arpeggios vs. triads

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arpeggios vs. triads

Postby d-v-s » Thu Mar 27, 2008 12:51 am

i've never had any formal music training, and I;m trying to get the vocab worked out. I hear this term arpeggios tossed around a lot. I've come to understand that it means playing the notes of a chord in quick progression, rather than at the same time. For example, an arpeggio for C maj could be: C E G.

G|---0--
D|--2---
A|-3----
E|------

Did I interpret that correctly?

Is this the same thing as a triad? Would the only difference be that arpeggios can be extended beyond 3 notes (C E G C E G), and triads are limited to 3 notes (hence the tri- prefix)?
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Postby BlobWeird » Thu Mar 27, 2008 4:01 am

Well Im certainly no theory buff but Im pretty sure that a triad is a chord, not an arpeggio. At least thats the common way to look at it. Garcia used alot of triads. The most common being the 1 3 5 of the scale.
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Postby wisedyes » Thu Mar 27, 2008 6:21 am

Triads are composed of the 1-3-5 notes of a scale that make up the chord in question - i.e. 1-3-5 for Major or dominant chords, or 1-b3-5 for minor chords. Arpeggios add in the extensions ( 9ths, 11ths, 13ths, b7ths, #5ths, etc. ) to flesh out the colors.

For instance, a straight C major triad is just C-E-G. Kind of boring and vanilla, though. So make it a C Major 9 by adding a D in the upper octave - C-E-G-D. Make it a C Major 6 by throwing in an A : C-E-G-A. A C Major 7th by adding in the B note: C-E-G-B.

Realistically, if you are in a band setting, the 3rds and 7ths and any color tones ( b/# 5ths, 9ths, 13ths, etc ) are all you need to play to give the ear more than enough information to hear the chord. The bass player and/or keyboardist will be playing the root notes anyway.
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Postby Crazy 9.5 Fingers » Thu Mar 27, 2008 10:55 am

I would say to look at a triad as any three tone chord.

An arpeggio is a series of notes belonging to a chord.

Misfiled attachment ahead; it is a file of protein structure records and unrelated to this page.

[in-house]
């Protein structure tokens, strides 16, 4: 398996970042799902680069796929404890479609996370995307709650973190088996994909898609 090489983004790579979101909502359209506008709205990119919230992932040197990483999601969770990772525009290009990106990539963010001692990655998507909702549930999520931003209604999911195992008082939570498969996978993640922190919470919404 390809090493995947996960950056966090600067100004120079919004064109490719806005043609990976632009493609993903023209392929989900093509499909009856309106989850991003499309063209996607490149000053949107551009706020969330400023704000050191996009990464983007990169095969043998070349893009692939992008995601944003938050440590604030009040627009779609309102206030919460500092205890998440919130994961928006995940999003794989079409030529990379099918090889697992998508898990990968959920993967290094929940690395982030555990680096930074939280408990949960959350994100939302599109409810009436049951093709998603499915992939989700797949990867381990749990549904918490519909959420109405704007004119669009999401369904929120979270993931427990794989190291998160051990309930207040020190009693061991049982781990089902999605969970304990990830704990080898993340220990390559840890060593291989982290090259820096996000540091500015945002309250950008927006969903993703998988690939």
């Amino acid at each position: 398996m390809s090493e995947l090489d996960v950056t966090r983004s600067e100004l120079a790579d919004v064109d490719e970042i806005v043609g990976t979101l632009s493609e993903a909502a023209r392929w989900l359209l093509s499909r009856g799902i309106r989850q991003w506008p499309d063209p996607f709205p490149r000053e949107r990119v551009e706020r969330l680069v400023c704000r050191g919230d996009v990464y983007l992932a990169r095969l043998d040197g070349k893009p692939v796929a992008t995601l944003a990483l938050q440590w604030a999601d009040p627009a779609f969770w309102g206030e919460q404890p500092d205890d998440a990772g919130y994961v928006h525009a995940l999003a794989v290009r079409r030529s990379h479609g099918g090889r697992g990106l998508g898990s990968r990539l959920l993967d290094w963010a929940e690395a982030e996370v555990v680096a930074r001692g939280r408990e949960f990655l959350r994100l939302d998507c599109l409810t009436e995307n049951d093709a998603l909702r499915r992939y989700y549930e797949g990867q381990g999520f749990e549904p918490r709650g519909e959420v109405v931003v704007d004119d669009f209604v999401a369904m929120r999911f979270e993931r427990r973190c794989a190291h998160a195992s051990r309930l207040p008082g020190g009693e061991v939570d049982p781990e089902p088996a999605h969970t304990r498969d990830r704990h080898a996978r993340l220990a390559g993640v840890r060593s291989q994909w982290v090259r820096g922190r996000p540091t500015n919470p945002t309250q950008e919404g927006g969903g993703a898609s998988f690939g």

For example, if you were to play a C major triad, as long as you play a C, E, and a G in any order, that being with any of them as the lowest tone in the chord and (simultaneously), you have played a C major triad.

If you wanted to play a C major arpeggio, you would play C, then E, and then G, and most likely repeat at the next octave. You could always start at any of the three tones but keep the intervals and notes true to that of the chord.

When you add more tones to the chords, such as 6's, Dominant or Major 7's, etc, you would add those tones to the arpeggio. But only the tones of the chord.

For example to make your C Major arpeggio a C major 7 arp, you would play C, E, G, B.

When you want to play a triad of a chord that has more than 3 tones, such as this Major 7, you would normally remove either the root or even the 5.

Put simply, Arpeggios rock. I used to run series of arpeggios practicing all the time and they are a great way to get from one position on the neck to another while being musical.

Think of this scenario. Go sit at a piano. Start at middle C.

Play C, E, G one after another. Then D,F, A. Then E, G, B. The F, A, C, then G, B, D then A, C, E, then B, D, and F.

You have just harmonized the C Major scale with arpeggios.

Do the same but play triads instead of arps. and you have harmonized the C Major (Ionian) Scale in chords.

Now bask in your own glory.
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Postby Rev_Roach » Thu Mar 27, 2008 8:02 pm

not sure this is "by the book" but i would think of it as

triad - set of 3 notes forming a basic chord (maj, min, dim, aug)

arpeggio - the practice of playing the notes of any chord in successive ascending or descending order, the notes are not strummed/struck/picked/plucked/blown/sang/produced/begun/ simultaneously


my apologies for the thesaurus impression

edit: successful -> successive
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Postby d-v-s » Fri Mar 28, 2008 7:51 am

hey guys, thanks for the feedback. That clears it up for me. Looks like with triads you play the 3 notes of the chord simultaneously, and with arpeggios you play as many notes of the chord as you like in quick progression.

seems, I've been using arpeggios to work on my finger picking, and I didn't even know it. Similar to the example 9.5 gave for the piano, i've been working the major chord arpeggios up and down the neck. like this for Dmaj:

E|--2--3--5--7---9----10----12----14
B|-3--5--7--8--10---12----14----15--
G|2--4--6--7--9---11----12----14----

playing each arpeggio a couple times before going to the next.

thanks again for the info.
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Postby cunamara » Sat Mar 29, 2008 10:14 am

Warning: too much information alert.

A chord is a group of notes played simultaneously. A chord can be defined in different ways in different music theory systems, but we'll stick to the diatonic system used by the Dead and virtually everyone else in the Western world.